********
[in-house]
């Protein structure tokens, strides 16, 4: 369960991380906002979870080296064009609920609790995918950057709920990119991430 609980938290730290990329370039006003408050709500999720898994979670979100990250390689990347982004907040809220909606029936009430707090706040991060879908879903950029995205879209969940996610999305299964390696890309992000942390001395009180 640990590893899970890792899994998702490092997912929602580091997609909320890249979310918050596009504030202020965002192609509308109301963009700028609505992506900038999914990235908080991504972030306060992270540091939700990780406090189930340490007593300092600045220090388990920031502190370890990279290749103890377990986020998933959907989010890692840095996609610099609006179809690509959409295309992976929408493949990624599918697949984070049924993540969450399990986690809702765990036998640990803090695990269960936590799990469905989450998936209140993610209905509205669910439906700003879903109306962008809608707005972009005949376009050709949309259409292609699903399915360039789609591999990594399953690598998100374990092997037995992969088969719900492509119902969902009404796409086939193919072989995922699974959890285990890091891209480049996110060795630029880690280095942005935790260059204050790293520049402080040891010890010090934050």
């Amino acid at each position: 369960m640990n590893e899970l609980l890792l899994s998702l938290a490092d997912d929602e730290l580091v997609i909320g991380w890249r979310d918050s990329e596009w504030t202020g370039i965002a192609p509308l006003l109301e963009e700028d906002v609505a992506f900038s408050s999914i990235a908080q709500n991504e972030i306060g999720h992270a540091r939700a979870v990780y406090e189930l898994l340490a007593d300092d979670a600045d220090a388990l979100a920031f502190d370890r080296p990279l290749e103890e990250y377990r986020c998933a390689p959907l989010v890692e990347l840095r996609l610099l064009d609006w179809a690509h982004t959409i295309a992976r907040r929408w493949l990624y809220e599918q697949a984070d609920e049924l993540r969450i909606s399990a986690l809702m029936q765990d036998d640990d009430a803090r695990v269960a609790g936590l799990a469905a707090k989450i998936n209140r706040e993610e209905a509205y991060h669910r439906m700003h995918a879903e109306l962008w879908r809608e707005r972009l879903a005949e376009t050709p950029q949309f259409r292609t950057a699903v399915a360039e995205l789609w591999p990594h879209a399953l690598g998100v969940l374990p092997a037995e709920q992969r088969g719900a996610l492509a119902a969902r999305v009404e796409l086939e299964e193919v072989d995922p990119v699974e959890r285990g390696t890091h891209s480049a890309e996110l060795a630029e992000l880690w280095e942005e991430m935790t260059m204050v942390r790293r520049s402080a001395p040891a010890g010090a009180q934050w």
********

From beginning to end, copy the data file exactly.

[in-house]
């Protein structure tokens, strides 16, 4: 369960991380906002979870080296064009609920609790995918950057709920990119991430 609980938290730290990329370039006003408050709500999720898994979670979100990250390689990347982004907040809220909606029936009430707090706040991060879908879903950029995205879209969940996610999305299964390696890309992000942390001395009180 640990590893899970890792899994998702490092997912929602580091997609909320890249979310918050596009504030202020965002192609509308109301963009700028609505992506900038999914990235908080991504972030306060992270540091939700990780406090189930340490007593300092600045220090388990920031502190370890990279290749103890377990986020998933959907989010890692840095996609610099609006179809690509959409295309992976929408493949990624599918697949984070049924993540969450399990986690809702765990036998640990803090695990269960936590799990469905989450998936209140993610209905509205669910439906700003879903109306962008809608707005972009005949376009050709949309259409292609699903399915360039789609591999990594399953690598998100374990092997037995992969088969719900492509119902969902009404796409086939193919072989995922699974959890285990890091891209480049996110060795630029880690280095942005935790260059204050790293520049402080040891010890010090934050």
């Amino acid at each position: 369960m640990n590893e899970l609980l890792l899994s998702l938290a490092d997912d929602e730290l580091v997609i909320g991380w890249r979310d918050s990329e596009w504030t202020g370039i965002a192609p509308l006003l109301e963009e700028d906002v609505a992506f900038s408050s999914i990235a908080q709500n991504e972030i306060g999720h992270a540091r939700a979870v990780y406090e189930l898994l340490a007593d300092d979670a600045d220090a388990l979100a920031f502190d370890r080296p990279l290749e103890e990250y377990r986020c998933a390689p959907l989010v890692e990347l840095r996609l610099l064009d609006w179809a690509h982004t959409i295309a992976r907040r929408w493949l990624y809220e599918q697949a984070d609920e049924l993540r969450i909606s399990a986690l809702m029936q765990d036998d640990d009430a803090r695990v269960a609790g936590l799990a469905a707090k989450i998936n209140r706040e993610e209905a509205y991060h669910r439906m700003h995918a879903e109306l962008w879908r809608e707005r972009l879903a005949e376009t050709p950029q949309f259409r292609t950057a699903v399915a360039e995205l789609w591999p990594h879209a399953l690598g998100v969940l374990p092997a037995e709920q992969r088969g719900a996610l492509a119902a969902r999305v009404e796409l086939e299964e193919v072989d995922p990119v699974e959890r285990g390696t890091h891209s480049a890309e996110l060795a630029e992000l880690w280095e942005e991430m935790t260059m204050v942390r790293r520049s402080a001395p040891a010890g010090a009180q934050w």